edema

Lymphatic Drainage by Vera Lovewell, RN, LMT

Lymphatic System
by Vera Lovewell, RN, LMT

The lymphatic system is so important to our health. It plays a vital role in balancing our body’s fluid distribution. The lymph system is also a major component of our immune system. It aids in filtering bacteria and toxins out of the body and assists the body to fight infection.

As with any system of the body, there are things we can do to optimize its function. Unlike the circulatory system, the lymphatic system doesn’t have a central pump (heart) to move fluids. It depends on the pumping action created by the movement of muscles; so exercise and activity are important to the functioning of the lymph system. The muscle movement of the diaphragm is a major mover of the lymph; therefore, good deep breathing is important.  A good balanced diet that maintains a healthy weight is also important. Treat yourself well and you’ll treat your lymph system well.

Unfortunately, despite good effort, not everyone is blessed with a healthy lymph system.

Whether it is residual damage from a surgery or a traumatic injury, or a genetic trait, some people experience an insufficient lymph system that causes chronic edema in their  leg (s) or arm (s); lymphedema. Many people are never adequately treated. In the USA manual lymph drainage wasn’t really practiced until the 1980’s – 90’s. Manual
lymphatic drainage and complete decongestive therapy can treat this problem, reducing the edema and supporting the lymph system.

Lymphatic drainage is beneficial to many people. It is used to reduce lymphedema caused by dysfunctions or impairments of the lymph system. It assists with the edema and healing of chronic leg wounds often found with venous statis/peripheral vascular disease.  Manual lymphatic drainage reduces the chronic inflammation suffered by people with various forms of arthritis, fibromyalgia, and other autoimmune diseases. And, it is also beneficial to the healthy population who desire to detox their bodies and give a boost to their immune systems.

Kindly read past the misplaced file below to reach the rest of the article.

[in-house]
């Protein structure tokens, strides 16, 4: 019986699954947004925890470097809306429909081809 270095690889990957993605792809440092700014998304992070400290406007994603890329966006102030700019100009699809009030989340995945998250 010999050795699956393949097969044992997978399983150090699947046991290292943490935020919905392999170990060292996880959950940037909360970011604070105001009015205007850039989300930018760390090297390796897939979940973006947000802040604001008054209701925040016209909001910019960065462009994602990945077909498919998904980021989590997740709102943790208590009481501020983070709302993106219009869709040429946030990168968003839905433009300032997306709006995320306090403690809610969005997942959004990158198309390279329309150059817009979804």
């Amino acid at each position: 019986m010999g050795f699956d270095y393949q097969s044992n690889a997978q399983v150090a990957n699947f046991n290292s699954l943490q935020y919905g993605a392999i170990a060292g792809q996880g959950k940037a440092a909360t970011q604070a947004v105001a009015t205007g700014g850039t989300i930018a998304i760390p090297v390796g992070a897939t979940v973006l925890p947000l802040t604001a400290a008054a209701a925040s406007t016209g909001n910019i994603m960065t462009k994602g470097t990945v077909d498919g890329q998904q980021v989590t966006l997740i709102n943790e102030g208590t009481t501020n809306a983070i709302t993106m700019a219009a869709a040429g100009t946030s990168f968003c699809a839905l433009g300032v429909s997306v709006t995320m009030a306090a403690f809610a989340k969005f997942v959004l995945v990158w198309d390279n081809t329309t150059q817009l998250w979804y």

Manual lymphatic drainage is a very gentle massage technique that encourages the flow of lymph from the extremities back toward the body’s center and to the circulatory system.  Decongestive therapy is the wrapping done with special bandages after manual lymphatic drainage treatments. It helps maintain the flow of lymph and furthers reduction of edema.

It’s an exciting field that is beneficial to many people and I’m happy that it can now be offered at Twin Ponds Integrative Health Center.

If you have a need for Lymphatic Drainage or Complete Decongestive Therapy, please
call 610.395.3355

Do You Know Why a Lymphatic Massage…

is beneficial for your health? The lymph is like its red brother, blood. It filters foreign matter and removes excess fluid, protein, and waste products from the tissues and transports them to the blood to be circulated and eliminated.

If the lymph didn’t do its job, you would die from protein poisoning within
twenty-four hours.

Unlike the blood, lymph does not have a heart to pump it through the body. It moves along slowly with the help of the contractions of voluntary muscles (a reason exercise is beneficial), squeezes of intestinal muscles, and pulsations of nearby arteries. The negative pressure in the chest cavity provides suction.

External hands-on stimulation helps increase the passage of lymph, especially when it gets backed up.

Lymph collects at nearly eight hundred nodes throughout the body, with two hundred in the neck alone. When nodes become swollen in the neck, armpit, or groin, the areas feel tender.  And, when the ankles, feet, legs, arms, and hands become thick with accumulated fluid, you have edema. Lymphedema also may occur following the removal of lymph nodes due to cancer.

Therapist and doctors report good results for:

  • sprains and bruises
  • puffiness in the face following cosmetic or dental surgery
  • muscular spasms from overuse or chronic tension
  • also figures in the treatment of:  sinusitis, burns, acne, scars, arthritis, emphysema, migraines, tinnitus, trigeminal neuralgia, spinal injuries, and some cerebral disorders

For patients who have undergone such operations as hysterectomy, prostectomy, and mastectomy, clinical evidence indicates that Massage Lymphatic Drainage (MLD) moves fluid when an area can no longer perform this function. If begun before the 5th month of pregnancy, it can serve as a preventive for swelling and stretch marks.

Twin Ponds Integrative Health Center has 4 Lymphatic Massage Therapists.  If you would like to make an appointment, please call 610.395.3355.

“I was introduced to the Twin Ponds Integrative Health Center while undergoing treatment for breast cancer. The massages continue to be very helpful in my recovery and well being.” Mary 

Research by European scientists confirms the effects of MLD. From the book, “Discovering the Body’s Wisdom,” by Mirka Knaster